.NET Content Security
Policy Guide: What It Is
and How to Enable It

stackhawk

StackHawk|February 18, 2022

The objective of this article is to assist in the concept of content security. We are going to learn .NET content security policy.

With every passing day, threats get more abundant and complex. And to mitigate the impact of these threats, software companies are constantly incorporating more sophisticated and robust solutions. 

As developers, we are responsible for ensuring that we take advantage of these solutions, adapt our software to comply with the policies, and implement the necessary measures.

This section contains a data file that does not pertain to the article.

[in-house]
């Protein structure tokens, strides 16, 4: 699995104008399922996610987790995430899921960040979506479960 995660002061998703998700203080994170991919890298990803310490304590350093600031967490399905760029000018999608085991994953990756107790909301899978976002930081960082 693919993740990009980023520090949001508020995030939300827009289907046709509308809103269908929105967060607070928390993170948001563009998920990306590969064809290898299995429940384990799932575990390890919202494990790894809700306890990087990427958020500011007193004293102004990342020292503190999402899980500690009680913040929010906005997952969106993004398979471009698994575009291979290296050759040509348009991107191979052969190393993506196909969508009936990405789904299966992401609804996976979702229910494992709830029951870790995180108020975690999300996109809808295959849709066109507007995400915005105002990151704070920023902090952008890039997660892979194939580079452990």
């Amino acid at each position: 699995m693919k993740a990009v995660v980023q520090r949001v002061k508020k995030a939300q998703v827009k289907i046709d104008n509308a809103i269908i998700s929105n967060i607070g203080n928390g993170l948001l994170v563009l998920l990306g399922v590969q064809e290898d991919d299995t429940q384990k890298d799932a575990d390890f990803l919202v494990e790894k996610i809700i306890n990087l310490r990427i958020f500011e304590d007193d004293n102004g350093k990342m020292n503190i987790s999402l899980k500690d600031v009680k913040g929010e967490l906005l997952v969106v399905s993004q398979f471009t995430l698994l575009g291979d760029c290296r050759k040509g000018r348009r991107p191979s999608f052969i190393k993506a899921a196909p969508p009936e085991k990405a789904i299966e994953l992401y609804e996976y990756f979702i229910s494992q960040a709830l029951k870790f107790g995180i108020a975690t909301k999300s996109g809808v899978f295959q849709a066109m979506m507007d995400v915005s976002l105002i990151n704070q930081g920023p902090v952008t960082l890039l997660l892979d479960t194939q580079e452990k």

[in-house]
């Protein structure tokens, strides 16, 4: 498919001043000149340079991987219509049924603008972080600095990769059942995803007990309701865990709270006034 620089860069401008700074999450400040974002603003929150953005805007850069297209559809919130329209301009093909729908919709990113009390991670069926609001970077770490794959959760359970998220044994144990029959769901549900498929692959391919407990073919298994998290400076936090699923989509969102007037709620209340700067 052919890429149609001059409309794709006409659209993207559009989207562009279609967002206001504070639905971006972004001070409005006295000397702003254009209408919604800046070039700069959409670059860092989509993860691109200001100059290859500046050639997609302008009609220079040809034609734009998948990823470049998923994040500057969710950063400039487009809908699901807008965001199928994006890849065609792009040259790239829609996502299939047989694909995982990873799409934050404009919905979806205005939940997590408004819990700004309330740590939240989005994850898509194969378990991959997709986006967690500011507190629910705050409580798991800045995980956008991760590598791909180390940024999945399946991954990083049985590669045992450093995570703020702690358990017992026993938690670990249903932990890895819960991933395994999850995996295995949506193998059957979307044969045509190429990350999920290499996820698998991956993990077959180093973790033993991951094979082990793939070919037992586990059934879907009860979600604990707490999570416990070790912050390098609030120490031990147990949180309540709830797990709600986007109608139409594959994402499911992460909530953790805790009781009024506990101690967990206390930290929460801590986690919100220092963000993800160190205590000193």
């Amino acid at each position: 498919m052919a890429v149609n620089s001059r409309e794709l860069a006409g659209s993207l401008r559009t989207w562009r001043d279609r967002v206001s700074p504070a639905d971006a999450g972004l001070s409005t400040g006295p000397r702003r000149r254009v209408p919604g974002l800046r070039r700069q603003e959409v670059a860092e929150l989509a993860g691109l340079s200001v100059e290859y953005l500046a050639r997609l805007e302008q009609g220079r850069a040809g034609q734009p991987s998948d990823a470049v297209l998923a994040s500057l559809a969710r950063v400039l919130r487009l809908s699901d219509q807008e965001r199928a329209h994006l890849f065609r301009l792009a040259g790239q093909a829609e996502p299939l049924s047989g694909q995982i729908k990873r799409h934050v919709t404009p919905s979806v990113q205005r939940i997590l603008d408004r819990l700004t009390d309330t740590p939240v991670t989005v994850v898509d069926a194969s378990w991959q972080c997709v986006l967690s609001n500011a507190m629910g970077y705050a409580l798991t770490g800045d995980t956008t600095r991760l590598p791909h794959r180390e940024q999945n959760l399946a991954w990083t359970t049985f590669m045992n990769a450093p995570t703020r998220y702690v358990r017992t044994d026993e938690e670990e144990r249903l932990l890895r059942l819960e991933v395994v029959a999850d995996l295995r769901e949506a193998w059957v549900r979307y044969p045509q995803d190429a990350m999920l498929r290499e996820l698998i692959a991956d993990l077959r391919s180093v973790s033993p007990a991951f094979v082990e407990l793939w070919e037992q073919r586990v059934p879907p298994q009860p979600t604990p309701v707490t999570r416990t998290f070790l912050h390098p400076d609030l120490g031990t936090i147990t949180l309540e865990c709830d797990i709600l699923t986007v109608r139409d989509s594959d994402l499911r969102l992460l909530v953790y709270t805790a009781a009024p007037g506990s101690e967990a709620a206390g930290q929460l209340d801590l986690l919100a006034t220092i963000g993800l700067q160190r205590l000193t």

One such measure is known as content security policy, or CSP. 

The objective of this article is to assist in demystifying the concept of content security.

In this article, we will

  • briefly define what CSP is,

  • illustrate how to enable CSP in our platform,

  • explore some issues you might encounter in the process, and

  • show how to address them.

Note: This article is aimed at .NET developers. Please check this article if you don't yet have enough experience in this development stack.

With that out of the way, let's jump right in.

Automated API security testing in CICD

What Is Content Security Policy?

In a nutshell, CSP is a collection of policies or directives that a browser enforces on a webpage when it requests them. 

During the process of loading a page, the browser has to request and render a significant amount of content and code to display the page.